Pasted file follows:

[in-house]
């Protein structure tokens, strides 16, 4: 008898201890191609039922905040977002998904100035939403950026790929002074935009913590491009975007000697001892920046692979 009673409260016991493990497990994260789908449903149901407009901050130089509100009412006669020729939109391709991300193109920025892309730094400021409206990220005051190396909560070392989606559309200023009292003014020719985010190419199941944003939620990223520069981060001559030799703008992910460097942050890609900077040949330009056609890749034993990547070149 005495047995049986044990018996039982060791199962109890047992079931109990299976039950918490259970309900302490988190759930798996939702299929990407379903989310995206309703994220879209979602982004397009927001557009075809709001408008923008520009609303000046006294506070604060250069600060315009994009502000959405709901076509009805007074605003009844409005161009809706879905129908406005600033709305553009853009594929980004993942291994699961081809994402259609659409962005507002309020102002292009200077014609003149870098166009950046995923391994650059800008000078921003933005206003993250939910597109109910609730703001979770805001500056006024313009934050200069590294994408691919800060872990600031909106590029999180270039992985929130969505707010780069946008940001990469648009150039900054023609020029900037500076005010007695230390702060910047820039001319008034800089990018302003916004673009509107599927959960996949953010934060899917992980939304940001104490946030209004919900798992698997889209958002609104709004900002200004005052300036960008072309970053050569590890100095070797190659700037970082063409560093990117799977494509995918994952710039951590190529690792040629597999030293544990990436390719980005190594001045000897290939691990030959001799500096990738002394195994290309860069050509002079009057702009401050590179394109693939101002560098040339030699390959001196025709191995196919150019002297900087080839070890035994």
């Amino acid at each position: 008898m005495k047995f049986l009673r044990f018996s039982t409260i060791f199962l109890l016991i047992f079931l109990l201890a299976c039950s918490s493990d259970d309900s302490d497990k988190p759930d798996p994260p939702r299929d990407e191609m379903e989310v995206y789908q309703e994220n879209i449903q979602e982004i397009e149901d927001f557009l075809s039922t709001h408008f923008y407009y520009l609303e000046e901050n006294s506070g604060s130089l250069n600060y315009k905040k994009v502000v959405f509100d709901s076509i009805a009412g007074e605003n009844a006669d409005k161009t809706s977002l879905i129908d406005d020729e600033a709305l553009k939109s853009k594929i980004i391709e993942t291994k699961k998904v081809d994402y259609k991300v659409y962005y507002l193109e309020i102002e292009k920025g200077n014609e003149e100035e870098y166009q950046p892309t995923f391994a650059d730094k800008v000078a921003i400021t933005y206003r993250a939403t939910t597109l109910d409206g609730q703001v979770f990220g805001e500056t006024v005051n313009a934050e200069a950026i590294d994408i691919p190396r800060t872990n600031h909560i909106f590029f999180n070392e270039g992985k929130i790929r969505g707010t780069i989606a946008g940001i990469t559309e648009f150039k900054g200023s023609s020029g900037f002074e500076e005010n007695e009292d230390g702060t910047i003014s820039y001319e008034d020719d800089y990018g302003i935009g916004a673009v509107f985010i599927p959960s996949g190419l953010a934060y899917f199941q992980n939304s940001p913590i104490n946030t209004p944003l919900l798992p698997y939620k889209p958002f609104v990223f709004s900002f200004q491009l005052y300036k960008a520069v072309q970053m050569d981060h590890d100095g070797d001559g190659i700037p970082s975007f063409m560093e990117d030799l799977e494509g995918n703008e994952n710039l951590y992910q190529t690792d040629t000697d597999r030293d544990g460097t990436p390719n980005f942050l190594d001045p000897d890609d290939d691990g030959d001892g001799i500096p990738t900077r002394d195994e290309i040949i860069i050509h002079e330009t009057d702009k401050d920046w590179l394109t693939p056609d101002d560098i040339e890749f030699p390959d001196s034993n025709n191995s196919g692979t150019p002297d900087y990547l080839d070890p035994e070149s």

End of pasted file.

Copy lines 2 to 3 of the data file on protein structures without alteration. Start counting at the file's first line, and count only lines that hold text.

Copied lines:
């Protein structure tokens, strides 16, 4: 008898201890191609039922905040977002998904100035939403950026790929002074935009913590491009975007000697001892920046692979 009673409260016991493990497990994260789908449903149901407009901050130089509100009412006669020729939109391709991300193109920025892309730094400021409206990220005051190396909560070392989606559309200023009292003014020719985010190419199941944003939620990223520069981060001559030799703008992910460097942050890609900077040949330009056609890749034993990547070149 005495047995049986044990018996039982060791199962109890047992079931109990299976039950918490259970309900302490988190759930798996939702299929990407379903989310995206309703994220879209979602982004397009927001557009075809709001408008923008520009609303000046006294506070604060250069600060315009994009502000959405709901076509009805007074605003009844409005161009809706879905129908406005600033709305553009853009594929980004993942291994699961081809994402259609659409962005507002309020102002292009200077014609003149870098166009950046995923391994650059800008000078921003933005206003993250939910597109109910609730703001979770805001500056006024313009934050200069590294994408691919800060872990600031909106590029999180270039992985929130969505707010780069946008940001990469648009150039900054023609020029900037500076005010007695230390702060910047820039001319008034800089990018302003916004673009509107599927959960996949953010934060899917992980939304940001104490946030209004919900798992698997889209958002609104709004900002200004005052300036960008072309970053050569590890100095070797190659700037970082063409560093990117799977494509995918994952710039951590190529690792040629597999030293544990990436390719980005190594001045000897290939691990030959001799500096990738002394195994290309860069050509002079009057702009401050590179394109693939101002560098040339030699390959001196025709191995196919150019002297900087080839070890035994």
């Amino acid at each position: 008898m005495k047995f049986l009673r044990f018996s039982t409260i060791f199962l109890l016991i047992f079931l109990l201890a299976c039950s918490s493990d259970d309900s302490d497990k988190p759930d798996p994260p939702r299929d990407e191609m379903e989310v995206y789908q309703e994220n879209i449903q979602e982004i397009e149901d927001f557009l075809s039922t709001h408008f923008y407009y520009l609303e000046e901050n006294s506070g604060s130089l250069n600060y315009k905040k994009v502000v959405f509100d709901s076509i009805a009412g007074e605003n009844a006669d409005k161009t809706s977002l879905i129908d406005d020729e600033a709305l553009k939109s853009k594929i980004i391709e993942t291994k699961k998904v081809d994402y259609k991300v659409y962005y507002l193109e309020i102002e292009k920025g200077n014609e003149e100035e870098y166009q950046p892309t995923f391994a650059d730094k800008v000078a921003i400021t933005y206003r993250a939403t939910t597109l109910d409206g609730q703001v979770f990220g805001e500056t006024v005051n313009a934050e200069a950026i590294d994408i691919p190396r800060t872990n600031h909560i909106f590029f999180n070392e270039g992985k929130i790929r969505g707010t780069i989606a946008g940001i990469t559309e648009f150039k900054g200023s023609s020029g900037f002074e500076e005010n007695e009292d230390g702060t910047i003014s820039y001319e008034d020719d800089y990018g302003i935009g916004a673009v509107f985010i599927p959960s996949g190419l953010a934060y899917f199941q992980n939304s940001p913590i104490n946030t209004p944003l919900l798992p698997y939620k889209p958002f609104v990223f709004s900002f200004q491009l005052y300036k960008a520069v072309q970053m050569d981060h590890d100095g070797d001559g190659i700037p970082s975007f063409m560093e990117d030799l799977e494509g995918n703008e994952n710039l951590y992910q190529t690792d040629t000697d597999r030293d544990g460097t990436p390719n980005f942050l190594d001045p000897d890609d290939d691990g030959d001892g001799i500096p990738t900077r002394d195994e290309i040949i860069i050509h002079e330009t009057d702009k401050d920046w590179l394109t693939p056609d101002d560098i040339e890749f030699p390959d001196s034993n025709n191995s196919g692979t150019p002297d900087y990547l080839d070890p035994e070149s």